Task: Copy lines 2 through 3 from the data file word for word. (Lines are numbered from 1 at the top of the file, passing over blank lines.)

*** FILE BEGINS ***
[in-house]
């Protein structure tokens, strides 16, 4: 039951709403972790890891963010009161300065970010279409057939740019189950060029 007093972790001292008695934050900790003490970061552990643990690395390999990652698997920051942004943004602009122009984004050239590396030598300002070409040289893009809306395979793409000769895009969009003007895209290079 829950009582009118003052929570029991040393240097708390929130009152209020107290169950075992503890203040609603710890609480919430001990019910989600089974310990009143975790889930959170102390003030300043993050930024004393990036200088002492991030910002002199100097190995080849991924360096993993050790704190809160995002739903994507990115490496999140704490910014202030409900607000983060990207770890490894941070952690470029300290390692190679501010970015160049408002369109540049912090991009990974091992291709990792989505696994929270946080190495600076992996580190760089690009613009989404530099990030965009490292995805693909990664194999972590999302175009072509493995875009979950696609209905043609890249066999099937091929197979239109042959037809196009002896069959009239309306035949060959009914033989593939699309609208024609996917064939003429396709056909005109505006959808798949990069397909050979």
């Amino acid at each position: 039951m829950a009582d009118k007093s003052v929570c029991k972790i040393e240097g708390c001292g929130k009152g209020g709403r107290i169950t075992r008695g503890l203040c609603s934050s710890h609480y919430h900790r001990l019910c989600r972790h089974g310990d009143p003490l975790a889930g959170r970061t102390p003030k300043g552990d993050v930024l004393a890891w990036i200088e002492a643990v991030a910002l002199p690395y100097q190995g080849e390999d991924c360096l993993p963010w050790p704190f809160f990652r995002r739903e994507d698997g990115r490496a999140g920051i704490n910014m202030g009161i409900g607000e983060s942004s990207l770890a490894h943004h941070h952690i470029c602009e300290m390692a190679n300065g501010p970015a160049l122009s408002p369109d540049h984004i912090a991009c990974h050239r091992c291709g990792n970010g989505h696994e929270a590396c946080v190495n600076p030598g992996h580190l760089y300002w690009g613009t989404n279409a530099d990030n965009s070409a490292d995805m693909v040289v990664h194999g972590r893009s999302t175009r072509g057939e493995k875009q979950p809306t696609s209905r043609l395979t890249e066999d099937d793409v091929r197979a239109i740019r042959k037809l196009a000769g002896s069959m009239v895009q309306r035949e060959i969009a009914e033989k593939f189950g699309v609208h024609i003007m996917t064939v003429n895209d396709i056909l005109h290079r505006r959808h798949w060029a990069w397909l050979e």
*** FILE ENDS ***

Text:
């Protein structure tokens, strides 16, 4: 039951709403972790890891963010009161300065970010279409057939740019189950060029 007093972790001292008695934050900790003490970061552990643990690395390999990652698997920051942004943004602009122009984004050239590396030598300002070409040289893009809306395979793409000769895009969009003007895209290079 829950009582009118003052929570029991040393240097708390929130009152209020107290169950075992503890203040609603710890609480919430001990019910989600089974310990009143975790889930959170102390003030300043993050930024004393990036200088002492991030910002002199100097190995080849991924360096993993050790704190809160995002739903994507990115490496999140704490910014202030409900607000983060990207770890490894941070952690470029300290390692190679501010970015160049408002369109540049912090991009990974091992291709990792989505696994929270946080190495600076992996580190760089690009613009989404530099990030965009490292995805693909990664194999972590999302175009072509493995875009979950696609209905043609890249066999099937091929197979239109042959037809196009002896069959009239309306035949060959009914033989593939699309609208024609996917064939003429396709056909005109505006959808798949990069397909050979």
């Amino acid at each position: 039951m829950a009582d009118k007093s003052v929570c029991k972790i040393e240097g708390c001292g929130k009152g209020g709403r107290i169950t075992r008695g503890l203040c609603s934050s710890h609480y919430h900790r001990l019910c989600r972790h089974g310990d009143p003490l975790a889930g959170r970061t102390p003030k300043g552990d993050v930024l004393a890891w990036i200088e002492a643990v991030a910002l002199p690395y100097q190995g080849e390999d991924c360096l993993p963010w050790p704190f809160f990652r995002r739903e994507d698997g990115r490496a999140g920051i704490n910014m202030g009161i409900g607000e983060s942004s990207l770890a490894h943004h941070h952690i470029c602009e300290m390692a190679n300065g501010p970015a160049l122009s408002p369109d540049h984004i912090a991009c990974h050239r091992c291709g990792n970010g989505h696994e929270a590396c946080v190495n600076p030598g992996h580190l760089y300002w690009g613009t989404n279409a530099d990030n965009s070409a490292d995805m693909v040289v990664h194999g972590r893009s999302t175009r072509g057939e493995k875009q979950p809306t696609s209905r043609l395979t890249e066999d099937d793409v091929r197979a239109i740019r042959k037809l196009a000769g002896s069959m009239v895009q309306r035949e060959i969009a009914e033989k593939f189950g699309v609208h024609i003007m996917t064939v003429n895209d396709i056909l005109h290079r505006r959808h798949w060029a990069w397909l050979e």